Urban Mindfulness

Finding peace in the middle of it all.

Thanksgiving & Gratitude: 5 Tips for Practice

5 Tips for Practicing Gratitude on Thanksgiving

It's that time of year again. Thanksgiving is associated with so many things, including time with family, holiday sales, football, and eating to the point of exhaustion. What about actually giving thanks? Is there room this weekend for such sentiments?

Research by Robert Emmons and his colleagues have repeatedly shown the benefits of expressing appreciation and gratitude. In his initial study (Emmons & McCollough, 2003), people who kept a weekly gratitude journal reported more optimism, fewer physical problems, and more physical exercise relative to people who recorded neutral or negative events. These findings should not be too surprising, especially as religions across the world have practiced extending prayers of thanks. In Christianity, for example, saying grace is an exalted tradition to offer thanks to God for sustenance and life on earth.

So, with a special day set aside for it, why not practice gratitude tomorrow? Not sure, what to do? Here's 5 suggestions:

  • Consider for what you feel grateful over the past year. Name 10 things as you finish the sentence, "I feel grateful for ....." Whatever you list need not be particularly grandiose. You don't have to thank the cosmos for your existence, but your statements should reflect your true sentiments, not we you think you should feel. You might to allow yourself a few moments to fully consider something (or someone) before you decide if it's list-worthy. For example, you might not feel particularly thankful for someone in your family given the headache that he/she caused you today. However, if you sit long enough in contemplation, you might be able to see through this storm of an ill mood and find true gratitude.
  • Share your feelings of gratitude with friends and family. Early in the day tomorrow, arrange a time in which you all will discuss thanksgiving. You can center this practice around the holiday meal, and go around the table to discuss things for which each person feels grateful.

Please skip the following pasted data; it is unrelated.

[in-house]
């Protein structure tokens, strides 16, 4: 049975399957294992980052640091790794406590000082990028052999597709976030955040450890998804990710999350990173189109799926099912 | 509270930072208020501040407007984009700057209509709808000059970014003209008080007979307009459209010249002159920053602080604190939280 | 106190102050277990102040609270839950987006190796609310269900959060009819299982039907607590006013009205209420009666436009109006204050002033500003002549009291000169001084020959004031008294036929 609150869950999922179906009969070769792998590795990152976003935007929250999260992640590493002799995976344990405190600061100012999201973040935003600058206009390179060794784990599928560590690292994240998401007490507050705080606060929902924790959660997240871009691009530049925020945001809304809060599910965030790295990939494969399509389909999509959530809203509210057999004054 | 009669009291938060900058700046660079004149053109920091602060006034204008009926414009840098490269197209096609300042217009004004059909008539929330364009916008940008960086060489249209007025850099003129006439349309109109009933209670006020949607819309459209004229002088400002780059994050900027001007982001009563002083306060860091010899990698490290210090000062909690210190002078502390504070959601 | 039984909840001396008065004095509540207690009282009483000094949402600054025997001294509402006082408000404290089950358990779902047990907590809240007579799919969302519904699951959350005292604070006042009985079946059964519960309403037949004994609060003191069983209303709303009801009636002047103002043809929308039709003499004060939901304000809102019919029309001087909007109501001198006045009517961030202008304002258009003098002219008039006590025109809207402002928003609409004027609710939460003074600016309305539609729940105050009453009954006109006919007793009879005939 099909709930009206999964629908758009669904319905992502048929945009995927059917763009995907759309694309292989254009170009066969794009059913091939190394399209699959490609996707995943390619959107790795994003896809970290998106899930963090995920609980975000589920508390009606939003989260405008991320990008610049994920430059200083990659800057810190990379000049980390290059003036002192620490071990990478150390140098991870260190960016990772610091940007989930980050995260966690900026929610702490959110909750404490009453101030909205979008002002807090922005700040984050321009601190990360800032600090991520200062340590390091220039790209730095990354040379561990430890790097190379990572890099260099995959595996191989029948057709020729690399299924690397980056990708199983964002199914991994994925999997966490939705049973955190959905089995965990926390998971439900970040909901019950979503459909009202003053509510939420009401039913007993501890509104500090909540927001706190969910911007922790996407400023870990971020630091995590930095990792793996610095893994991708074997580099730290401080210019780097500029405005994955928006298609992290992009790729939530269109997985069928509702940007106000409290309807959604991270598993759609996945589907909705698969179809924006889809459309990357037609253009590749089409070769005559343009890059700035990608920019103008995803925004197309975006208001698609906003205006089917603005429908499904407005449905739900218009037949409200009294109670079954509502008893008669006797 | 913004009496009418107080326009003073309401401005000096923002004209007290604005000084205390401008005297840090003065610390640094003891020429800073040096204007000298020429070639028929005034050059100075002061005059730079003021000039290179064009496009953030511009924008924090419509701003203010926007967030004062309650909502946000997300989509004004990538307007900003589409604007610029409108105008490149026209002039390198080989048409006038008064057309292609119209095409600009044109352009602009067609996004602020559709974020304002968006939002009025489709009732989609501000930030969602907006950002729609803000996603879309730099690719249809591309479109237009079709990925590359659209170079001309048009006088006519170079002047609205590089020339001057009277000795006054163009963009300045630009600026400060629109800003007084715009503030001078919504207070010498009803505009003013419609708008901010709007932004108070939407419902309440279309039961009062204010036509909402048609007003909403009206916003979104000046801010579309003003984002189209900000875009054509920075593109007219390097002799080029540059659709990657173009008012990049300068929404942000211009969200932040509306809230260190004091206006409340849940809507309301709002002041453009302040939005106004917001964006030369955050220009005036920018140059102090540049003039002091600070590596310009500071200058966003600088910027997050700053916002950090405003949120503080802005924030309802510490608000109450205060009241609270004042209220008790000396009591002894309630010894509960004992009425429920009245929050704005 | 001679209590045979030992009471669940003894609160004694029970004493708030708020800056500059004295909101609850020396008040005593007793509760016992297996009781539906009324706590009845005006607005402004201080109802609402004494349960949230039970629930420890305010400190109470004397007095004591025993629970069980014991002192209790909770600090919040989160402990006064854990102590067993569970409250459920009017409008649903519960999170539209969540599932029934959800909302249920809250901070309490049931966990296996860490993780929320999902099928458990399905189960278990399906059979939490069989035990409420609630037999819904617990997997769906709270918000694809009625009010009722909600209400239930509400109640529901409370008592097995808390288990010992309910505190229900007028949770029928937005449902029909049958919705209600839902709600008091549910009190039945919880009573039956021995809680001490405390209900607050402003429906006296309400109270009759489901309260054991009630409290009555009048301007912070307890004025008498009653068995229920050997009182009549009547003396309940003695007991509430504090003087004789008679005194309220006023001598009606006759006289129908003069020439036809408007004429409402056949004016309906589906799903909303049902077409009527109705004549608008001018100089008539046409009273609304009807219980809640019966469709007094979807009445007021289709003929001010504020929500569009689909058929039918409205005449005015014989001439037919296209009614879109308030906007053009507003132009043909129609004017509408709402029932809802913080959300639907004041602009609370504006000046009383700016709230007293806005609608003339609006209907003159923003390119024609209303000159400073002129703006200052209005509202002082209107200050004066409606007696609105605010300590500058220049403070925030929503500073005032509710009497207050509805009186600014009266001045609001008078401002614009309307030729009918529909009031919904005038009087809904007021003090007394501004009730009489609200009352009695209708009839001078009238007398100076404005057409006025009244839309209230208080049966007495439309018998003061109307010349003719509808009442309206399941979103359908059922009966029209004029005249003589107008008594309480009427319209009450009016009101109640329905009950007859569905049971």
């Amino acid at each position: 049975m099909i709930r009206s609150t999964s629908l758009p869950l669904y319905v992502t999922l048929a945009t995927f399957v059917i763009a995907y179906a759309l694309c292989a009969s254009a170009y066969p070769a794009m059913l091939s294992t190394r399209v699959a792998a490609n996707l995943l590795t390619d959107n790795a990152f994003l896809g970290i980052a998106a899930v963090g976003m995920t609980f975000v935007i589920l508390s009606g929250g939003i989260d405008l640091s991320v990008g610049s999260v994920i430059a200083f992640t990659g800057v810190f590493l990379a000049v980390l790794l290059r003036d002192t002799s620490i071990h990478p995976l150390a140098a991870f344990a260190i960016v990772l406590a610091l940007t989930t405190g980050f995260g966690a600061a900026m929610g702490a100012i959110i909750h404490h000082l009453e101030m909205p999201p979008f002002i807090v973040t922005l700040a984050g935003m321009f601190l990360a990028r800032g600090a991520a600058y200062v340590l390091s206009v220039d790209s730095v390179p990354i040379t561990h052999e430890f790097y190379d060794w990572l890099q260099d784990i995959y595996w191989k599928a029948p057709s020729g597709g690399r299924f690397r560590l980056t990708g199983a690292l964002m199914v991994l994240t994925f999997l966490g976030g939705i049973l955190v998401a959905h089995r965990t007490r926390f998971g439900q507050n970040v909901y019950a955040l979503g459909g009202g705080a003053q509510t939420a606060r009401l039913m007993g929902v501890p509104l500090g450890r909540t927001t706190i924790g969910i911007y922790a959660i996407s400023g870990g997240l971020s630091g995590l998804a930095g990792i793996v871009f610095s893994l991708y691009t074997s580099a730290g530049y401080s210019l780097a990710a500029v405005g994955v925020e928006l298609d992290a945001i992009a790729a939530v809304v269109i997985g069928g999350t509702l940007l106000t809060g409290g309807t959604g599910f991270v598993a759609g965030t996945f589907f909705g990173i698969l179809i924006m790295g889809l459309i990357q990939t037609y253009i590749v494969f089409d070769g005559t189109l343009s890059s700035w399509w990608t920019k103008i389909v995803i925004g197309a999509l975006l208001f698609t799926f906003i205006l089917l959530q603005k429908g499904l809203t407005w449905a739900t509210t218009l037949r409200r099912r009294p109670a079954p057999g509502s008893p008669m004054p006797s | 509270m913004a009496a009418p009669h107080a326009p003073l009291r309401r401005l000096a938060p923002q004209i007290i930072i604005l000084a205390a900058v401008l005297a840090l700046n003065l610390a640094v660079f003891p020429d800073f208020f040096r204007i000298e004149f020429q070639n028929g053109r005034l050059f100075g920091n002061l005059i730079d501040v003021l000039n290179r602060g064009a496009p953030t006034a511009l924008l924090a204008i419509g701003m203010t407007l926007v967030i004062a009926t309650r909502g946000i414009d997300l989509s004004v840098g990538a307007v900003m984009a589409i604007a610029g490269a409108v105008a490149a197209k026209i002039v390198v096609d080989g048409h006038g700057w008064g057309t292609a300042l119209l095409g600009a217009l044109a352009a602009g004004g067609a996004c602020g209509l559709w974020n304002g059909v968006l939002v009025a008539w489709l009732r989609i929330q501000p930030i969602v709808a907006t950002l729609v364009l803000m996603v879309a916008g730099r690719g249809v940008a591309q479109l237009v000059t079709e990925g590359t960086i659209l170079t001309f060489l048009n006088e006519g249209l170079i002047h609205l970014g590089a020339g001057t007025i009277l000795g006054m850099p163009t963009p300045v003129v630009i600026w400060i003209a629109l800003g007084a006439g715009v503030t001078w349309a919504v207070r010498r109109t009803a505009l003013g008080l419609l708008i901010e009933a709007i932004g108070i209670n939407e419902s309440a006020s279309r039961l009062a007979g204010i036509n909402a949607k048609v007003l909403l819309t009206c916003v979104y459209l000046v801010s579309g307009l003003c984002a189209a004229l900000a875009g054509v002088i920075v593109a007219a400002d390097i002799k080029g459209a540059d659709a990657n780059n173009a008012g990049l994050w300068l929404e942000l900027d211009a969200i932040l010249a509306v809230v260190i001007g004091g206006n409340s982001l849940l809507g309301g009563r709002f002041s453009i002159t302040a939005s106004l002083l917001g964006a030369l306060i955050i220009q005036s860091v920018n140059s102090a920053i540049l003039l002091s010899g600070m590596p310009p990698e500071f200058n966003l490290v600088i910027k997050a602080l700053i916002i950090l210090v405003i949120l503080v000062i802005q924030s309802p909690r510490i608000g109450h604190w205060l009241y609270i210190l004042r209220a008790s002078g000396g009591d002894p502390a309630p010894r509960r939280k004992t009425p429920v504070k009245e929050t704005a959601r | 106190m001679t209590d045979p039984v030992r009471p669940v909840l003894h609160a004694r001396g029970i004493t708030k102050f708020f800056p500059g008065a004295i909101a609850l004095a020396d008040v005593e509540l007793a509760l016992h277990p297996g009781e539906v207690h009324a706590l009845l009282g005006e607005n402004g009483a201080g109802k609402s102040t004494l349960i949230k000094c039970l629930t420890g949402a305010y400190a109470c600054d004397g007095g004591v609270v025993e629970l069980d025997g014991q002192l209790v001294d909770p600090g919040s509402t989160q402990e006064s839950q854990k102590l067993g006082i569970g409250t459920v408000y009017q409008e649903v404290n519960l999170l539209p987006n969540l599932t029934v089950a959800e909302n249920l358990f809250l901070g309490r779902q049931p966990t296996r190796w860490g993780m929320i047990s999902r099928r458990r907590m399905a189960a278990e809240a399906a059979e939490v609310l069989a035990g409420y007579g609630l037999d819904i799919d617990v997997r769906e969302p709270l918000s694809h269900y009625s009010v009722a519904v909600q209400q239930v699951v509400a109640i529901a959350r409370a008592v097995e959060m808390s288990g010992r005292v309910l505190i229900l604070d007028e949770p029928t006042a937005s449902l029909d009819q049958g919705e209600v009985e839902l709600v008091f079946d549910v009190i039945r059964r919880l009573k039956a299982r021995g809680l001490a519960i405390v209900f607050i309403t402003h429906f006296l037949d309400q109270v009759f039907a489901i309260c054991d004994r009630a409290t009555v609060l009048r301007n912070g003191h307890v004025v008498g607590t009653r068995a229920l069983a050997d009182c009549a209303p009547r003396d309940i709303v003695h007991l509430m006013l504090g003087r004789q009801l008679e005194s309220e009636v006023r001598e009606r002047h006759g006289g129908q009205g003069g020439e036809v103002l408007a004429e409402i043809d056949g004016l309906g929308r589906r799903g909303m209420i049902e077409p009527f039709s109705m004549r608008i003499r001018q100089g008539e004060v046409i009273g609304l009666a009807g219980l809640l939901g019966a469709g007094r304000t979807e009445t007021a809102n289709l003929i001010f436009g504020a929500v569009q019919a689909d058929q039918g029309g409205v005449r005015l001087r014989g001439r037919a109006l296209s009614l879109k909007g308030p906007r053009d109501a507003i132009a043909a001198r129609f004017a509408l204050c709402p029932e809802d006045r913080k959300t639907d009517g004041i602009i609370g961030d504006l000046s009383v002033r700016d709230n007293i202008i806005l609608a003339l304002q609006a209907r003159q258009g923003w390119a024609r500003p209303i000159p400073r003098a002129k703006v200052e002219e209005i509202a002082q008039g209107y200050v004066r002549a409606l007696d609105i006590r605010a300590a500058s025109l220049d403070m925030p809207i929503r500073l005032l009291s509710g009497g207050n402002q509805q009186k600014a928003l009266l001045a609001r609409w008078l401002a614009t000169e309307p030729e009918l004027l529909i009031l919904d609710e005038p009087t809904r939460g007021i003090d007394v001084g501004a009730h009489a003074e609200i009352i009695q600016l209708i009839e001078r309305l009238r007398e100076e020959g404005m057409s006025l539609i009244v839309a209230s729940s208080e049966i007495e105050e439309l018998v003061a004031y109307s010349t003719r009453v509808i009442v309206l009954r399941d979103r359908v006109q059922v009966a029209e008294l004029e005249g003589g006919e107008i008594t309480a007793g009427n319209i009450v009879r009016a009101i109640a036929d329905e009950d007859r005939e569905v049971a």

• Think about the people who have helped you get to this point in your life. Who has helped, loved, and supported you? Send them a wish of thanks, either mentally or by expressing your appreciation directly to them.
  • Reconsider your anger or bitterness directed at family members. Often, we carry a lot of "baggage" when it comes to our families of origin. We usually tend to focus on all the injustices that we suffered with little appreciation for the (likely) fact that our parents and siblings did the best they could with what they had. For example, it is unlikely that your parents purposefully tried to disrupt your emotional growth. Instead, they--as outwardly imperfect as we are--likely tried their best to manage the difficulties of raising a family. The results? Not perfect, presumably. However, maybe there are some things for which you can feel appreciation or even gratitude. Maybe they sacrificed a lot for you to learn the piano or go to summer camp. See if it's possible to notice and get in touch with helpful, supportive ways in which your family has loved you.
  • Help someone. Offer to carve the turkey, cut-up food for children at the table, or even--horror of horrors!--do the dishes. Especially if you don't want to have a "touchy-feely" conversation with your family, it can be just as meaningful to extend your gratitude through your actions. Whatever you decide to do, give it away freely with no expectation of acknowledgement or payback. Just do it because it feels right and matters to you.

 

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Jonathan Kaplan, Ph.D., has been practicing, teaching, and writing about mindfulness for over a decade. He maintains a private practice in New York City.

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